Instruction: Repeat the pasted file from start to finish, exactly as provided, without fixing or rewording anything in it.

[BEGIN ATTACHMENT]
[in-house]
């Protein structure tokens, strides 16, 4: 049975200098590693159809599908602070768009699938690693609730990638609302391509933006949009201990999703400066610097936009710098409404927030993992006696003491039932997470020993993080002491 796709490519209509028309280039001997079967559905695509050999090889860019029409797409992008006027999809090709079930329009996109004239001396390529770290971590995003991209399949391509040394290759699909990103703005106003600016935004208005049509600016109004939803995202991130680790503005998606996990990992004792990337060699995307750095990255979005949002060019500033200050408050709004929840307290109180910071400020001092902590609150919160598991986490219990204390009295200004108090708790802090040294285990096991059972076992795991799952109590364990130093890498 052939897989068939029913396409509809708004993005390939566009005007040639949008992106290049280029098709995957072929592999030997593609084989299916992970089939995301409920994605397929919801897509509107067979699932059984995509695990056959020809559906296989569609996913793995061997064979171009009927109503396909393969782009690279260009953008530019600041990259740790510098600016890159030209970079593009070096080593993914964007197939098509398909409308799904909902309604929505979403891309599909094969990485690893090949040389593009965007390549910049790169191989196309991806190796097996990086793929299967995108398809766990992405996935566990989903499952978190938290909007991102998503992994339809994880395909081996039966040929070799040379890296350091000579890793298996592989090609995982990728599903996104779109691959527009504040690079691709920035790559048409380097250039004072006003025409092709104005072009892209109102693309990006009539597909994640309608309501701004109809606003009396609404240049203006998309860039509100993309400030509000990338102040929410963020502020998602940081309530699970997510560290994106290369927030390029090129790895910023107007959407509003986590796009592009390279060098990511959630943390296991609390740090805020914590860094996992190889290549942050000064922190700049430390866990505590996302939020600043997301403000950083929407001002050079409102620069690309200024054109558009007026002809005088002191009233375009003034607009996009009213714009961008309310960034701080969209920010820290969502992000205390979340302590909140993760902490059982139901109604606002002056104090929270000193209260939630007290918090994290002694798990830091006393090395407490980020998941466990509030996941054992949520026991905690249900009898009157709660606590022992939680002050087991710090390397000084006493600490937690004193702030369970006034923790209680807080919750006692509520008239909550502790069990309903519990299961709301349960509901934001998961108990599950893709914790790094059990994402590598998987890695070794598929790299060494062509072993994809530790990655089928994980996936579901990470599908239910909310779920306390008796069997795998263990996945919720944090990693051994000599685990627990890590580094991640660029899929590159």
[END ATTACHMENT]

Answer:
[in-house]
């Protein structure tokens, strides 16, 4: 049975200098590693159809599908602070768009699938690693609730990638609302391509933006949009201990999703400066610097936009710098409404927030993992006696003491039932997470020993993080002491 796709490519209509028309280039001997079967559905695509050999090889860019029409797409992008006027999809090709079930329009996109004239001396390529770290971590995003991209399949391509040394290759699909990103703005106003600016935004208005049509600016109004939803995202991130680790503005998606996990990992004792990337060699995307750095990255979005949002060019500033200050408050709004929840307290109180910071400020001092902590609150919160598991986490219990204390009295200004108090708790802090040294285990096991059972076992795991799952109590364990130093890498 052939897989068939029913396409509809708004993005390939566009005007040639949008992106290049280029098709995957072929592999030997593609084989299916992970089939995301409920994605397929919801897509509107067979699932059984995509695990056959020809559906296989569609996913793995061997064979171009009927109503396909393969782009690279260009953008530019600041990259740790510098600016890159030209970079593009070096080593993914964007197939098509398909409308799904909902309604929505979403891309599909094969990485690893090949040389593009965007390549910049790169191989196309991806190796097996990086793929299967995108398809766990992405996935566990989903499952978190938290909007991102998503992994339809994880395909081996039966040929070799040379890296350091000579890793298996592989090609995982990728599903996104779109691959527009504040690079691709920035790559048409380097250039004072006003025409092709104005072009892209109102693309990006009539597909994640309608309501701004109809606003009396609404240049203006998309860039509100993309400030509000990338102040929410963020502020998602940081309530699970997510560290994106290369927030390029090129790895910023107007959407509003986590796009592009390279060098990511959630943390296991609390740090805020914590860094996992190889290549942050000064922190700049430390866990505590996302939020600043997301403000950083929407001002050079409102620069690309200024054109558009007026002809005088002191009233375009003034607009996009009213714009961008309310960034701080969209920010820290969502992000205390979340302590909140993760902490059982139901109604606002002056104090929270000193209260939630007290918090994290002694798990830091006393090395407490980020998941466990509030996941054992949520026991905690249900009898009157709660606590022992939680002050087991710090390397000084006493600490937690004193702030369970006034923790209680807080919750006692509520008239909550502790069990309903519990299961709301349960509901934001998961108990599950893709914790790094059990994402590598998987890695070794598929790299060494062509072993994809530790990655089928994980996936579901990470599908239910909310779920306390008796069997795998263990996945919720944090990693051994000599685990627990890590580094991640660029899929590159």